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Rakuten needs telcos to ignore bum notes in $100B Symphony pitchRakuten needs telcos to ignore bum notes in $100B Symphony pitch

A year since launching Japan's fourth mobile network, the Japanese Internet company is now setting itself up as a vendor.

Iain Morris

August 24, 2021

10 Min Read
Rakuten needs telcos to ignore bum notes in $100B Symphony pitch

Rakuten is "on track" to become the number-one mobile operator in Japan, proclaims a busy and colorful slide in its latest earnings presentation. Rakuten Card, the Japanese firm's financial service, took nearly five years to attract 2.9 million customers, a feat its fledgling mobile business accomplished in about 11 months. Keep up this "superfast acquisition" and Rakuten Mobile would reach 23 million customers, the number Rakuten Card serves today, in just four years.

That would still leave it some distance behind NTT DoCoMo, currently Japan's largest mobile operator with more than 80 million customers. Nor do analysts think Rakuten can afford to wait years. Its operating loss soared 85% for the recent six-month period, to about $900 million, as the cost of building a new mobile network tore into company profits. New Street Research says it needs 20 million customers just to break even.

Confidence that it can stem losses by 2023 has dipped, according to the research company. Rakuten reported about 4.42 million customers in June, with growth slowing after it ended a promotional offer in April. Due to worldwide semiconductor shortages, it will miss a target of covering 96% of Japan's population with its 4G service this summer. The expected delay of several months, until the end of 2021, will force it to spend more on the use of rival infrastructure.

Figure 1: Rakuten CEO Hiroshi Mikitani is bidding to disrupt the mobile telecom industry. Rakuten CEO Hiroshi Mikitani is bidding to disrupt the mobile telecom industry.

That all helps to explain why the bigger telecom opportunity for Rakuten might be in the role of vendor, rather than service provider. This was conceivably the company's plan all along – to prove the case for building a new-look network and then sell its expertise and technology to operators in other countries.

Valued at up to $100 billion annually, this addressable market could be worth as much as $150 billion by 2025, says Rakuten. Contrast that with NTT DoCoMo, which made about $25 billion from mobile services last year and expects revenues to shrink in 2021. If Rakuten's forecast is realistic, the attraction is not hard to see.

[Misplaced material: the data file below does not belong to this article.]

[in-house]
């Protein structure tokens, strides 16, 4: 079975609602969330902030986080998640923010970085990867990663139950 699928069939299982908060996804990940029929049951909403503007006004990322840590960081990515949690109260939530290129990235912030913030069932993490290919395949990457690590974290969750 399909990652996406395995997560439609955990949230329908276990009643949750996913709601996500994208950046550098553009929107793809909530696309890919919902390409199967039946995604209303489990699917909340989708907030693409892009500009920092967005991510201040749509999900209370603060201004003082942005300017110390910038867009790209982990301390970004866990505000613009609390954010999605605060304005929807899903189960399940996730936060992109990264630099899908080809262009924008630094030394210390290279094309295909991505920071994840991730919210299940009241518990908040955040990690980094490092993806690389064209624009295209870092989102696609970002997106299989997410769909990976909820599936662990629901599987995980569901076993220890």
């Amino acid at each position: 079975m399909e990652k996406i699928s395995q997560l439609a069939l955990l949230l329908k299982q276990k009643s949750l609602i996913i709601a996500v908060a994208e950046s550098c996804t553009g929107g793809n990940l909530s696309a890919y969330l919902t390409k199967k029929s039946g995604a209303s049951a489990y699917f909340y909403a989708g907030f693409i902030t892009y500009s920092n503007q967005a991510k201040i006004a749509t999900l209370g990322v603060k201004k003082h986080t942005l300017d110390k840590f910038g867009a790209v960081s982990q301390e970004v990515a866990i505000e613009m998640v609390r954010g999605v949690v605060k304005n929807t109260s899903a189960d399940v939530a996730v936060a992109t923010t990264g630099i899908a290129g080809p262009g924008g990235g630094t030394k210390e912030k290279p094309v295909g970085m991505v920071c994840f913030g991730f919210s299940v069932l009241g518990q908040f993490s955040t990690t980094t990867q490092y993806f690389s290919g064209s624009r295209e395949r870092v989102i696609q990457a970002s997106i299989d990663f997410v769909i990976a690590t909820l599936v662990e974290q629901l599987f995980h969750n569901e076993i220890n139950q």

Revolutionary road

Operators do not typically moonlight as vendors, but Rakuten is hardly typical. It is perhaps better known as a Japanese version of Amazon (albeit much smaller), with interests that span ecommerce, consumer finance, television and several other Internet services. The diversification into the capital-intensive mobile telecom sector is as daring and radical as anything it has attempted before.

Rakuten's formula for success is premised heavily on its belief that new cloud and software technologies – of the kind already used by Internet companies – will allow their owners to undercut rivals stuck with older networks. It has repeatedly said it expects to slash 40% off its capital expenditure and 30% off operating costs by taking advantage of automation, virtualization and concepts such as open RAN, an industry attempt to boost interoperability and competition among suppliers of mobile network kit.

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Whatever one makes of these claims – and Rakuten is not short of critics – the company as vendor is pitching to a receptive audience. Rakuten-like technologies, and especially open RAN, have surged up the telco agenda. Regularly thwarted in their efforts to grow sales, operators have shifted their attention to being as lean as possible. Many have expressed dissatisfaction with their current line-up of vendors and complained about a lack of competition in the mobile kit market.

Sustained interest in Rakuten owes much to Tareq Amin. Hired in June 2018 as Rakuten Mobile's chief technology officer, he previously led the rollout of a new mobile network in India for Reliance Jio, now that country's biggest operator. Before that, he spent time at Huawei, the controversial Chinese company that has dominated industry headlines in recent years.